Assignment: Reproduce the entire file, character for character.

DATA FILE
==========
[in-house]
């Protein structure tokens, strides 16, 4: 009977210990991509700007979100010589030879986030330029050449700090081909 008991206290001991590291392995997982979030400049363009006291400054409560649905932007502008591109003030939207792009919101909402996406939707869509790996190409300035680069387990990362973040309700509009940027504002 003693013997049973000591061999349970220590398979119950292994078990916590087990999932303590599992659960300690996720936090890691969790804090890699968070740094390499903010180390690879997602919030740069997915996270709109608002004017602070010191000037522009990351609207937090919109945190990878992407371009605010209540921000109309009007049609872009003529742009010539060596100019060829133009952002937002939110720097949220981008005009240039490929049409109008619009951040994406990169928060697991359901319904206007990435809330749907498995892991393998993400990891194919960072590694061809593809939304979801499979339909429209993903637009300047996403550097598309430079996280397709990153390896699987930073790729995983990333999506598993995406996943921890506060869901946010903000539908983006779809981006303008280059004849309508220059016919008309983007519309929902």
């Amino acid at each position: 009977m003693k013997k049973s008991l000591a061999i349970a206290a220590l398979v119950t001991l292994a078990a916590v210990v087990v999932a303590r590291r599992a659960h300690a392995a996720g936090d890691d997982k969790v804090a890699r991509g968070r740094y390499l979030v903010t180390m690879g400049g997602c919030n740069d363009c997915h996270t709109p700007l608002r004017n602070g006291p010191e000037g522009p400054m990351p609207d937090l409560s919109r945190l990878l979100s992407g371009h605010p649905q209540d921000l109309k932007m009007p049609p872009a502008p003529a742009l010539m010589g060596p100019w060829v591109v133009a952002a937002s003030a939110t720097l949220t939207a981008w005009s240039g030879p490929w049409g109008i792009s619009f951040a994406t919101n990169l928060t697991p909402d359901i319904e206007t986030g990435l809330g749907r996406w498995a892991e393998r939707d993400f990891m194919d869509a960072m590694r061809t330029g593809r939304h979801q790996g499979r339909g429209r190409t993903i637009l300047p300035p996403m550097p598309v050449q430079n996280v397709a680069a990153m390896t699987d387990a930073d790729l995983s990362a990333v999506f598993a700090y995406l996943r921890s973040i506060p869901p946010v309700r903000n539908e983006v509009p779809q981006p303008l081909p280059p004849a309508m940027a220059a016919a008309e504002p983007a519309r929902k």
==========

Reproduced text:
[in-house]
């Protein structure tokens, strides 16, 4: 009977210990991509700007979100010589030879986030330029050449700090081909 008991206290001991590291392995997982979030400049363009006291400054409560649905932007502008591109003030939207792009919101909402996406939707869509790996190409300035680069387990990362973040309700509009940027504002 003693013997049973000591061999349970220590398979119950292994078990916590087990999932303590599992659960300690996720936090890691969790804090890699968070740094390499903010180390690879997602919030740069997915996270709109608002004017602070010191000037522009990351609207937090919109945190990878992407371009605010209540921000109309009007049609872009003529742009010539060596100019060829133009952002937002939110720097949220981008005009240039490929049409109008619009951040994406990169928060697991359901319904206007990435809330749907498995892991393998993400990891194919960072590694061809593809939304979801499979339909429209993903637009300047996403550097598309430079996280397709990153390896699987930073790729995983990333999506598993995406996943921890506060869901946010903000539908983006779809981006303008280059004849309508220059016919008309983007519309929902």
């Amino acid at each position: 009977m003693k013997k049973s008991l000591a061999i349970a206290a220590l398979v119950t001991l292994a078990a916590v210990v087990v999932a303590r590291r599992a659960h300690a392995a996720g936090d890691d997982k969790v804090a890699r991509g968070r740094y390499l979030v903010t180390m690879g400049g997602c919030n740069d363009c997915h996270t709109p700007l608002r004017n602070g006291p010191e000037g522009p400054m990351p609207d937090l409560s919109r945190l990878l979100s992407g371009h605010p649905q209540d921000l109309k932007m009007p049609p872009a502008p003529a742009l010539m010589g060596p100019w060829v591109v133009a952002a937002s003030a939110t720097l949220t939207a981008w005009s240039g030879p490929w049409g109008i792009s619009f951040a994406t919101n990169l928060t697991p909402d359901i319904e206007t986030g990435l809330g749907r996406w498995a892991e393998r939707d993400f990891m194919d869509a960072m590694r061809t330029g593809r939304h979801q790996g499979r339909g429209r190409t993903i637009l300047p300035p996403m550097p598309v050449q430079n996280v397709a680069a990153m390896t699987d387990a930073d790729l995983s990362a990333v999506f598993a700090y995406l996943r921890s973040i506060p869901p946010v309700r903000n539908e983006v509009p779809q981006p303008l081909p280059p004849a309508m940027a220059a016919a008309e504002p983007a519309r929902k």